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Adding Depth To The Offensive Line

Posted Apr 28, 2012

Draft notebook: Battle looming in secondary; Taking familiar QB

Boise State tackle Nate Potter was the third offensive lineman picked by the Cards Saturday in the draft (photo courtesy Boise State University.)

The Cardinals had five draft picks on the final day of selection weekend, and turned three of them into offensive linemen.

So do the Cards now have the depth they would like on the offensive line?

“That,” coach Ken Whisenhunt said Saturday at the conclusion of the draft, “remains to be seen.”

The Cards got right tackle Bobby Massie of Mississippi in the fourth round, Washington guard Senio Kelemete in the fifth round and then closed the draft with Boise State left tackle Nate Potter in the seventh round.

“One of the areas a lot of people have said we needed to address was offensive line,” Whisenhunt said. “There were obviously some rumblings (Friday) when we didn’t take one with the third-round pick. But we feel good about trusting our board.

“When you look at where we are, we have some young guys in the pipeline now that we didn’t have before that we can work on developing.”

Massie is the key, the most likely to earn playing time quickly. He will be in the mix to start at right tackle against veterans Jeremy Bridges and also D’Anthony Batiste. Brandon Keith, 2011’s starter, is a free agent and unlikely to return.

“I’m excited we got Bobby Massie in here with a little bit of a chip on his shoulder,” Whisenhunt said after Massie went a couple of rounds after he was projected to go. Whisenhunt said the potential is there for Massie to start, “but he has to prove that.”

The Cards already have four-fifths of their starting offensive line all but set. Levi Brown will be the left tackle, Daryn Colledge the left guard, Lyle Sendlein the center and newcomer Adam Snyder the right guard.

Kelemete will work at guard after playing left tackle in college. Potter needs to gets stronger but general manager Rod Graves said he has the potential to play left tackle should he develop.

“I’m going to do all I can to play my best and get a job,” Potter said.

LOADING UP ON DEFENSIVE BACKS

The Cardinals ended up taking Presbyterian safety Justin Bethel with the first of two six-round selections after nabbing Oklahoma cornerback Jamell Fleming in the third round. That Bethel will play safety clarifies the pick more than if he would have also been considered a cornerback, but it’s clear the Cards don’t mind an upgrade in the secondary after last season.

“The NFL does that for us, it will weed the weak out,” defensive coordinator Ray Horton said. “We’ve got to find a way to get better.”

Horton – speaking before the Bethel pick – said he thought Fleming could contribute as a rookie. But he noted that three veterans didn’t play for his defense last year in Greg Toler, Crezdon Butler (both injured) and William Gay (in Pittsburgh).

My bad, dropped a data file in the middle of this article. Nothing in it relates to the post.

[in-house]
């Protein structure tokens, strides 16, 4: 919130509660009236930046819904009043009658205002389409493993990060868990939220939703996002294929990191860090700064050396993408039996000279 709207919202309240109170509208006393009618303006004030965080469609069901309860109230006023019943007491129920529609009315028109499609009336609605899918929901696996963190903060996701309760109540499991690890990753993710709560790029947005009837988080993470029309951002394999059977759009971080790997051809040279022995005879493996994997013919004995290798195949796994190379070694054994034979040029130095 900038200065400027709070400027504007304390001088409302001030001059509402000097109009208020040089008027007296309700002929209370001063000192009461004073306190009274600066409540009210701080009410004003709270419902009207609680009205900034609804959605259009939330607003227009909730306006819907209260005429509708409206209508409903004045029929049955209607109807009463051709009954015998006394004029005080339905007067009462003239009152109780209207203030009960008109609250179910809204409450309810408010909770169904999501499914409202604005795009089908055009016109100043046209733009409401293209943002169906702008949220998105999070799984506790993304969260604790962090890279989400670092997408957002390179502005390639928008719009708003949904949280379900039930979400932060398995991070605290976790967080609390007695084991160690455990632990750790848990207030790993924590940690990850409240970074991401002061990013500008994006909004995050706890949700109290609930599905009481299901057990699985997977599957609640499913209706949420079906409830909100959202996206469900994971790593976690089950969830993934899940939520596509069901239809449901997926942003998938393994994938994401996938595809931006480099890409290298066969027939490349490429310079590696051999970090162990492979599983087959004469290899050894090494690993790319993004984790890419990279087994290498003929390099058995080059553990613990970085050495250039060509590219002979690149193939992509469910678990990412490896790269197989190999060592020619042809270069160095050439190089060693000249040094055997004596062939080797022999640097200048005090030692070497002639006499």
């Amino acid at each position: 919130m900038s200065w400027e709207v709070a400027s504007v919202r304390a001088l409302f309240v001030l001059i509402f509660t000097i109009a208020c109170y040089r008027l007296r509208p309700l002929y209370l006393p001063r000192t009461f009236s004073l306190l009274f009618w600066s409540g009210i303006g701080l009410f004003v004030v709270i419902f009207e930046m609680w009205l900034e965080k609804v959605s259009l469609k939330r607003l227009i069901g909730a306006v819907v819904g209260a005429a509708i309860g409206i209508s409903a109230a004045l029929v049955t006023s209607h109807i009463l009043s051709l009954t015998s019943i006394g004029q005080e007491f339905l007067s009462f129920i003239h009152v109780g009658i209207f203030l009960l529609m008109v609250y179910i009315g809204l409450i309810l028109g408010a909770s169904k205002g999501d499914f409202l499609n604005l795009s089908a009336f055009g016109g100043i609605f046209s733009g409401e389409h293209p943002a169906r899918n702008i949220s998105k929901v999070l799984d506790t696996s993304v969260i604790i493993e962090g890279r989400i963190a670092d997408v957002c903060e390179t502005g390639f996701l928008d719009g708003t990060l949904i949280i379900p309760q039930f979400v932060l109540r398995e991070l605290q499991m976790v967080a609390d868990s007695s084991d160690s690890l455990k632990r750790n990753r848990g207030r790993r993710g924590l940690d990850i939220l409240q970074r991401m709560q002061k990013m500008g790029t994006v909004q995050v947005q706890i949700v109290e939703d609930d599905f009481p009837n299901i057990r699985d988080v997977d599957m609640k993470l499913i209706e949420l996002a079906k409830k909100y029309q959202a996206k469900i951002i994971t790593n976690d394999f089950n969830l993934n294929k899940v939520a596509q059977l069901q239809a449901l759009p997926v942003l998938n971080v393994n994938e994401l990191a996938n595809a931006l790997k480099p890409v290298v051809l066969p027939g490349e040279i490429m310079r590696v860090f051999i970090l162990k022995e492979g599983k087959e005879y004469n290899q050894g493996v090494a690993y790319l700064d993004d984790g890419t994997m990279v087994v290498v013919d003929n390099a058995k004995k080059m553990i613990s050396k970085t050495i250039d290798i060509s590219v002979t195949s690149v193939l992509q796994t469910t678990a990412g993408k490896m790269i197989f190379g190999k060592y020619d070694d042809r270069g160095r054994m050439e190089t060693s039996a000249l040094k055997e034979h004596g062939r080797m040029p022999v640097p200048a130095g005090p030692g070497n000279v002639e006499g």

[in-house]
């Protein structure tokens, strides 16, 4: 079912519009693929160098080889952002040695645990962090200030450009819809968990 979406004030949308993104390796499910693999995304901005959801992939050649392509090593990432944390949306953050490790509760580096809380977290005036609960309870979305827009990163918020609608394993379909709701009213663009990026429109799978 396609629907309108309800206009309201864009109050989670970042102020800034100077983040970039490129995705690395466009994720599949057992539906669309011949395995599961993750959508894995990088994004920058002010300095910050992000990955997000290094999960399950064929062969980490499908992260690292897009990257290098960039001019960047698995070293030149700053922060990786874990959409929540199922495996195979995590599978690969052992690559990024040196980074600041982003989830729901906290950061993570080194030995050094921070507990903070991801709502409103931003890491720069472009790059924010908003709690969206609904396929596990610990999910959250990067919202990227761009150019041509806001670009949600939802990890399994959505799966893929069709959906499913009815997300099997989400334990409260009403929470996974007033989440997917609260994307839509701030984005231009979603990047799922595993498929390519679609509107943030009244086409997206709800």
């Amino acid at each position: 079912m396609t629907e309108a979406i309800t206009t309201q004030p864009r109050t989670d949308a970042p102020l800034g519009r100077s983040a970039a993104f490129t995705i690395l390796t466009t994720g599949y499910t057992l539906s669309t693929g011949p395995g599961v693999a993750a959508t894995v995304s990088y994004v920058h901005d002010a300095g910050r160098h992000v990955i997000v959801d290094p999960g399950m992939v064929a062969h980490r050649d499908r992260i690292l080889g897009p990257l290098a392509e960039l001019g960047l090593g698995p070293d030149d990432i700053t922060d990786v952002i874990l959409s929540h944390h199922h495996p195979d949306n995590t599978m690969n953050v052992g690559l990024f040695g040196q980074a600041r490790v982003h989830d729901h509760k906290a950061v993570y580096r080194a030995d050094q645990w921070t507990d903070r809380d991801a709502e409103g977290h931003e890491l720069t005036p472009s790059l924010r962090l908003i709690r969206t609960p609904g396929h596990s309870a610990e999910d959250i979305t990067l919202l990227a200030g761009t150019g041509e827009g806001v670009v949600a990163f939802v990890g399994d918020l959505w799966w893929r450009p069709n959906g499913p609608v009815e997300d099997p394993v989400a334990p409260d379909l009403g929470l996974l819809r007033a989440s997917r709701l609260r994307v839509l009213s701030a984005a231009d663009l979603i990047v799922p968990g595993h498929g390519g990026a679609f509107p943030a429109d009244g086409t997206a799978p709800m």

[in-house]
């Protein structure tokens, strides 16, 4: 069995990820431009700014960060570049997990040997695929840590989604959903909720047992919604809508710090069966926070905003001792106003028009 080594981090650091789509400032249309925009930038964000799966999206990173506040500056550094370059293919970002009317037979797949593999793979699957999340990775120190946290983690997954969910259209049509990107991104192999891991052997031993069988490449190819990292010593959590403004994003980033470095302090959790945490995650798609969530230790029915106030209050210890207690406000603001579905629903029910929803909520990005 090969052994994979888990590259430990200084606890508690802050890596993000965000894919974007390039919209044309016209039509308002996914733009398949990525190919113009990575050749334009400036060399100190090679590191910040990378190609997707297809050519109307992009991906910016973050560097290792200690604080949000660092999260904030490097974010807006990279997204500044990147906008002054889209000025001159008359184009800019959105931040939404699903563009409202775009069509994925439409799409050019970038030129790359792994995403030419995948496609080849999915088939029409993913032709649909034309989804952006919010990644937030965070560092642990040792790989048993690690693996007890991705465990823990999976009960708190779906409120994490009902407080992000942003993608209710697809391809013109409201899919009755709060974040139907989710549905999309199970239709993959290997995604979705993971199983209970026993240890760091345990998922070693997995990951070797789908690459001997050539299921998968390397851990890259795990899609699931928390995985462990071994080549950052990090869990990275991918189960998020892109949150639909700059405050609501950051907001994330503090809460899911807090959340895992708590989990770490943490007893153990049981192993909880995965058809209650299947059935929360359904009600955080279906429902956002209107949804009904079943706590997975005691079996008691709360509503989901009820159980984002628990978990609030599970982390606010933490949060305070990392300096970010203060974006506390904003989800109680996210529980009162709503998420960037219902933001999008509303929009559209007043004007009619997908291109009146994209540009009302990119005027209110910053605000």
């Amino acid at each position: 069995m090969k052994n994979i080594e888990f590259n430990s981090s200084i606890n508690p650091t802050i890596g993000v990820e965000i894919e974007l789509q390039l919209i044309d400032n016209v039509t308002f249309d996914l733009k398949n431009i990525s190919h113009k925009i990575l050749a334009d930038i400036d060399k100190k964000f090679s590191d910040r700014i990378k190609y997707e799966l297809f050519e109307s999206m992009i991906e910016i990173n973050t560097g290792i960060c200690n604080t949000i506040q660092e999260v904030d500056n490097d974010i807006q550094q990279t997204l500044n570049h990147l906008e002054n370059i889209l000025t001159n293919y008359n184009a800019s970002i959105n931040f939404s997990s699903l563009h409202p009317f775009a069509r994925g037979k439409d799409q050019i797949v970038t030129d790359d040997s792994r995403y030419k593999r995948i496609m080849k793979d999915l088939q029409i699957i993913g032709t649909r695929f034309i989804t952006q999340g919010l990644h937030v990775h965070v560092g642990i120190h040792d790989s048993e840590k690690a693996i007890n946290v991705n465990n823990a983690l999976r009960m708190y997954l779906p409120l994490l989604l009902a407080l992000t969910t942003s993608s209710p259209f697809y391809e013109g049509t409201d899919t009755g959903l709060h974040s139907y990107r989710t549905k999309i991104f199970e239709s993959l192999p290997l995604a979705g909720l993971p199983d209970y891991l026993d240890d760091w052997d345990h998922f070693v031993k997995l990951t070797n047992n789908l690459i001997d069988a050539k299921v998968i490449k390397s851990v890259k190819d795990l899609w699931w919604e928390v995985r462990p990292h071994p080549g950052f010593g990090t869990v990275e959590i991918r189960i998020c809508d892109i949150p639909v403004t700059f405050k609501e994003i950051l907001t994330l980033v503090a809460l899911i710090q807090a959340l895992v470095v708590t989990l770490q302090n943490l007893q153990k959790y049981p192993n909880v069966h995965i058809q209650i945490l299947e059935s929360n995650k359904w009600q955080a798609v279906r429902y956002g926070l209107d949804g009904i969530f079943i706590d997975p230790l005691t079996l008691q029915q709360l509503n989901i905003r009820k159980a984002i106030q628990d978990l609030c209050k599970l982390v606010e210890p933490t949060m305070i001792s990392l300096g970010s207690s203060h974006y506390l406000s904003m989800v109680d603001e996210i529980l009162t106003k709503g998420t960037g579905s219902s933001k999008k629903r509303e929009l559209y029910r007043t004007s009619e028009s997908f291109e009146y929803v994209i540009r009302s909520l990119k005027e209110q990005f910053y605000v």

“It gives us depth at a position we need,” Horton said.

FAMILIARITY BREEDS A SIXTH-ROUNDER

In taking San Diego State quarterback Ryan Lindley with the second of their sixth-round picks, Whisenhunt said it was helped by the fact the Cards had seen a lot of Lindley the previous year watching video of 2011 seventh-round pick receiver DeMarco Sampson and future fellow NFLer Vincent Brown.

“It’s hard when you look at a player we saw last year, while studying the two receivers out of San Diego State that you don’t notice the quarterback,” Whisenhunt said. “This year wasn’t as productive and maybe there are reasons for that. He’s a young guy at a position you have an opportunity to work with. Face it, quarterbacks in this league, you need as many as you can get so you can get a couple who can play well for you.”

Whisenhunt said Lindley needs to work on fundamentals, including his footwork. As for Lindley having a hard time sticking to the roster, Whisenhunt said “I would like to think it will be hard for a lot of these guys to stick on the roster because that’s a sign you have a good football team.”

Lindley sounded confident he’s going to the right place for such a competition.

“I felt like I kind of clicked when I met with their coaching staff at the combine,” Lindley said.

HOW SPECIAL ARE TEAMS?

The two defensive backs, assuming they make the roster, have a chance to make immediate impact on special teams, which is one of the reasons they were taken. Fleming talked Friday night about having his own special-teams highlight reel, and Bethel said he has nine blocked kicks in his career.

“They say I’m one of the best special teams players out there,” Bethel said. “I always just play as hard as I possibly can.”

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